Crêpes Suzette

Crêpes Suzette is the definitive classic French dessert pancake recipe. It is made in hotels and restaurants all over the world, and is famous for its table-side preparation conducted by a waiter rather than a chef. The dish is essentially folded crêpes basted in a sauce of orange (or maybe not), sugar and booze, with a characteristic flambé to finish. As a piece of theatre for a grand dining room it has no equal.

The origin of crêpes Suzette is a litany wishful bollocks. The most charming story is one from 1896 which Henri Charpentier was preparing a dessert for famous dirty bugger Edward, Prince of Wales (AKA ‘Edward the Caresser’, and later King Edward VII) in the Café de Paris, Monaco. As Charpentier added the alcohol, the dish accidentally caught fire, combined the flavours and resulted in a far better result than the version he was supposed to be making. After a painfully polite exchange of words with the FilthPrince, the dish was named crêpes Suzette after the lady companion of the Prince. The next day, Charpentier received a gift of a hat, and cane and a ring. One imagines that Suzette herself rose late and sore.

Edward VII (1841–1910)

Despite the fact that Charpentier wrote this tale down in his autobiography Life à la Henri, Larousse summarily takes him down by stating the obvious fact that there is no way that Charpentier would have had the required seniority to cook table side for the heir to the British Throne. That job would have gone to the Maitre D’. Charpentier was 14 at the time.

Another version of events places Suzanne Reichenberg on stage at Comédie Française in 1897. Her role required her to make pancakes, and the owner of the establishment supplying the crêpes thought it would look cooler if she flambéed them. The owner in question was Joseph Marivaux, who later worked at the Savoy.

For me, crêpes Suzette begin and end in Restaurant Gambrinus in Lisbon, Portugal. It no exaggeration to say that this place makes the best crêpes Suzette on the planet. Even the New York Times pitched in and said as much. I have a friend who circulates in Lisbon’s high society, and he told me that the chap who made my dessert on the night I dined there was doing it without pay. The waiter had been working at Gambrinus for years, and had taken retirement. One day, he was in a car with his son. The car broke down on a highway, and the son, who was driving, stepped out to examine the car. He was hit by a truck and killed. The father was devastated, but knew that he needed a focus to control his own sanity. So he approached his old employer and asked to work for free doing the crêpes Suzette. I will never forget that man or his sublime crêpes.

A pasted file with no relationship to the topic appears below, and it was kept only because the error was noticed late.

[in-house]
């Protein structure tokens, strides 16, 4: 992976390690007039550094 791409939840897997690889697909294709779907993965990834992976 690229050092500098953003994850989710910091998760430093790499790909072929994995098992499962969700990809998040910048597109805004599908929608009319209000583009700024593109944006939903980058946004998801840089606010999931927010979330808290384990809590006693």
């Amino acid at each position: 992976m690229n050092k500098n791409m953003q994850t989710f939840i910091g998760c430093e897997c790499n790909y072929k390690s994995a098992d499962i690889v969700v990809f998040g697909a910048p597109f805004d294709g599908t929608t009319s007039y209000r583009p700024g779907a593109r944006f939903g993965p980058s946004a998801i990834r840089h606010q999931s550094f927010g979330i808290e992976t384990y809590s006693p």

The four liqueurs that go into the Gambrinus crêpes Suzette

Now we get to the knotty issue of how to make crêpes Suzette in the original style. The problem is that the original was never written down. Escoffier writes a version that is not what people expect, and his pancake mix A is too thin and has twice the sugar it needs in it. Moreover, hundreds of chefs have made up their own versions; the Americans have got hold of it and obfuscated it every way from Wednesday. The original tangerines have somehow become lost in favour of zippier oranges, and the Gordon Ramsay version from the F-Word appears to miss out the main sauce ingredient – butter.

When we came to make crêpes Suzette, we picked all that apart. We put the tangerines back (these are winter only). We contacted John Williams, Executive Chef at The Ritz (Escoffier’s old kitchen) and asked him about sugar in batter. We also acknowledged the Ramsay idea of putting some whole fruit in the sauce for textural interest. The result is The Nosey Chef crêpes Suzette that we are calling our own.

It’s absolutely brilliant.

John Williams MBE, Executive Chef, The Ritz

Crêpes Suzette

1 Star2 Stars3 Stars4 Stars5 Stars (5 votes, average: 4.60 out of 5)
Serves: 4–6
Cooking Time: 5 mins


  • For the crêpes:
  • 125g plain flour, sifted
  • 2 tbsp caster sugar
  • A small pinch of salt
  • 3 eggs
  • 300ml milk
  • A little butter
  • For the sauce:
  • Juice of six tangerines
  • Six more tangerines, peeled and segmented chef-style
  • 50g caster sugar
  • 100g butter
  • 100ml Cointreau or Grand Marnier triple sec


Make the crêpes in advance:


Whisk the ingredients with half the milk to combine, and then whisk in the rest of the milk to make a batter. Resist the temptation to use a blender as it will over-activate the gluten in the flour and stop the batter from running properly in the pan. Set aside for a while.


Heat the butter in a crêpe pan until foaming. Pour the excess butter off into a bowl to use for subsequent crêpes. Add a ladle of batter and spread out either by moving the pan or using a wooden spreader.


Cook for few moments until browning, and then flip the pancake over in the pan to cook the other side. Set the crêpes aside to keep warm.

To make the sauce:


Put the sugar in a cold frying pan, and place over a medium high heat until the sugar just starts to melt. Add the butter, and cook until the sugar has dissolved and a light caramel is forming.


Add the tangerine segments, juice and half the alcohol and let it bubble off.


Introduce the folded crêpes into the pan in as many stacks as you have diners, leaving space to be able to spoon that sauce. Baste the crêpes in the sauce to warm and flavour them.


Finally, add the rest of the alcohol, let it bubble for just a moment, and then ignite it.


Serve the crepe and tangerine slices with the sauce spooned over once the fire has gone out.


For 'chef-style' citrus preparation cut both ends off. Stand the fruit on one cut end, and the run a knife down the side of the fruit, cutting the pith from the flesh in a strip. Turn and repeat to work around the fruit until all the skin and pith is removed.

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